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Carroll School of Management

Athlete Endorsement

Kevin Plank

Founder, Chairman, and CEO, Under Armour

Excerpt from remarks to Boston College’s Chief Executives Club  

June 10, 2015

TAKEAWAY: Athlete Endorsement

Audience Member:
You spoke about the ongoing nest, if you will, of change. What are the criteria that you use in working out an endorsement situation with athletes? Also, should that athlete’s status and favorability change, how do you work out those situations?

Plank:

It’s amazing, in the world of social media, of how athletes are valued, is because you’re looking at how many followers do they have? How many Twitter followers do they have? How many Facebook likes do they have? Amazingly enough, the first human who crossed 100 million likes on Facebook—anybody know who that was? It was Shakira, by the way. Should we sign Shakira? I’m not sure about that.

But we’re hyperaware, I think, of the influence that athletes have. With that influence comes the good and comes the bad sometimes. We’ve all seen some of the stories play out of what’s the wrong thing to do. For our company, I’m incredibly proud of our marketing and our sports marketing teams. I think of the assets we’ve brought on board—people like Jordan Spieth recently, people like Stephen Curry, people like Andy Murray in tennis. We have, I think, an incredibly high standard.

The thing for us is that you know what you’re getting into. I don’t know how else to say it, but when you sign an athlete—we’re not looking and saying we’re going to be the highest check out there. Whether it’s a school deal, a league deal, a team deal, an athlete specifically deal, our job is to find, I think, the best people that fit the DNA of our company. These are ones that have typically been wearing our product long before. They’re coming to us and saying I want to be on the team. I want to be a part of what you’re building at Under Armour, because I’m an Under Armour guy, I’m an Under Armour gal. That mentality is something which is very, very important to us.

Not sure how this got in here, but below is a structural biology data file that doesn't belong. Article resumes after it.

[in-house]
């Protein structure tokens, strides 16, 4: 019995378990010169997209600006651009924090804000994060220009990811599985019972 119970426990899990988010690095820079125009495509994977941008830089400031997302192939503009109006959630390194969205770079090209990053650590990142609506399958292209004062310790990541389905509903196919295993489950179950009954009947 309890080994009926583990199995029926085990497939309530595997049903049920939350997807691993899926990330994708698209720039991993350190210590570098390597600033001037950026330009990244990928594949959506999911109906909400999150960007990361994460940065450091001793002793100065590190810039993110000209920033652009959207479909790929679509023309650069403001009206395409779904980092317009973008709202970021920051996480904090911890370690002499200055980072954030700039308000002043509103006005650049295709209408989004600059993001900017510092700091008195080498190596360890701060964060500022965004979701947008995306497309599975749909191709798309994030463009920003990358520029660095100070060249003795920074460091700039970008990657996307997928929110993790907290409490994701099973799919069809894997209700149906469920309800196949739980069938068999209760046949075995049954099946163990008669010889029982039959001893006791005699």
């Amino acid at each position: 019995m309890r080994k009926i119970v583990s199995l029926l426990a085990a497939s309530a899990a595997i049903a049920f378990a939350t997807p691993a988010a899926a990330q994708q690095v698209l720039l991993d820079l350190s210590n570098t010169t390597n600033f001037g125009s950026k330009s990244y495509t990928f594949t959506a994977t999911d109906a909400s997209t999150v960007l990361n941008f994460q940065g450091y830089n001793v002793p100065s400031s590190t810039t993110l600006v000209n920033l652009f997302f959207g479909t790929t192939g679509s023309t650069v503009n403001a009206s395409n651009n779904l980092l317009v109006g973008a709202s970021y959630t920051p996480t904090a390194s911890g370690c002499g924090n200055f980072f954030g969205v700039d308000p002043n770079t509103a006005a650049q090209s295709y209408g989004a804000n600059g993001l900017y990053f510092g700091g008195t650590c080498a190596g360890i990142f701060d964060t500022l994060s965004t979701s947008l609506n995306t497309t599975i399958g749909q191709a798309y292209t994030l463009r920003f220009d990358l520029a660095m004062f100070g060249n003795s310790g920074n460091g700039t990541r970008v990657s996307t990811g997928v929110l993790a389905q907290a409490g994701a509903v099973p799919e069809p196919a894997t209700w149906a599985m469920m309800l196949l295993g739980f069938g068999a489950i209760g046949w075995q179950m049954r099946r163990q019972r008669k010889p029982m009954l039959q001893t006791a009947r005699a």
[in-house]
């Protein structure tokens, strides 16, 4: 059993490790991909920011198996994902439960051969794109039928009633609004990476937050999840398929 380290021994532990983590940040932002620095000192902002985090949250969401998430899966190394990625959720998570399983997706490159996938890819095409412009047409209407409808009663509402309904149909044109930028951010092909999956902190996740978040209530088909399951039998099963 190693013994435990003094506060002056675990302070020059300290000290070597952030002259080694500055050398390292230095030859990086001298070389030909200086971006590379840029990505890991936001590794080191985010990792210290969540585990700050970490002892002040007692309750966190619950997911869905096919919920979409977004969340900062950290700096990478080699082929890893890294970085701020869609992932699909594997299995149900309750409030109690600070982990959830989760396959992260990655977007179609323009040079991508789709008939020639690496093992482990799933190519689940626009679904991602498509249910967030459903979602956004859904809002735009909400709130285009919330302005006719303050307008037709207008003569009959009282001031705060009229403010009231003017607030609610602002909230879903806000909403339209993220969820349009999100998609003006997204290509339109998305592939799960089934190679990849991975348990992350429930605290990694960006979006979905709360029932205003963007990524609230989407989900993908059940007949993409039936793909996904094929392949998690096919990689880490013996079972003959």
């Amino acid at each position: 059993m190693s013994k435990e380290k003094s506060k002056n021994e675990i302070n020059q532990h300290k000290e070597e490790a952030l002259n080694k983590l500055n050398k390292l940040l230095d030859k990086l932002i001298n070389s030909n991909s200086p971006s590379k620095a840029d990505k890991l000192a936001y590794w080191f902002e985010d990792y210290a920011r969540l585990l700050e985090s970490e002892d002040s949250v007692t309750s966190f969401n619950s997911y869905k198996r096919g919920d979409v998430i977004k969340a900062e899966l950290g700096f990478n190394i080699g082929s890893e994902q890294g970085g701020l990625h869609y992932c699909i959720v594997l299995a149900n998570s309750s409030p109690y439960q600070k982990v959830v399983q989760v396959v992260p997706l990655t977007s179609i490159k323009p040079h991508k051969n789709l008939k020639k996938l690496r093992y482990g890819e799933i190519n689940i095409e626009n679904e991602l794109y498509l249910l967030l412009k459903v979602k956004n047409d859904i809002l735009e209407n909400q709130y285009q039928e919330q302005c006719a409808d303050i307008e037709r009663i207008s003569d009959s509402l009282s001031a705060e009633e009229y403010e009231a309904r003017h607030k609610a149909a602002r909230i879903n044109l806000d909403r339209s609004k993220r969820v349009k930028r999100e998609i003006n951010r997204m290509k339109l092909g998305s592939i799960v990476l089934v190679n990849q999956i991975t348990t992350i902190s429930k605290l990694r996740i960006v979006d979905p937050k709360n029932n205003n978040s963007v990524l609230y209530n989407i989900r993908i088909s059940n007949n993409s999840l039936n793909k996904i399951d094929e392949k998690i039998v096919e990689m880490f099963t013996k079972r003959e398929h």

But I do think it’s a brand’s job to support their athletes. Because, look, people are going to have highs and they’re going to have lows as well, and none of us are perfect. But I do think there is a certain standard that we’re all accountable to, particularly when you’re making the paychecks and you’re on the front pages and those other things. So I think they’re all hyperaware of it as well. But we live under that blanket.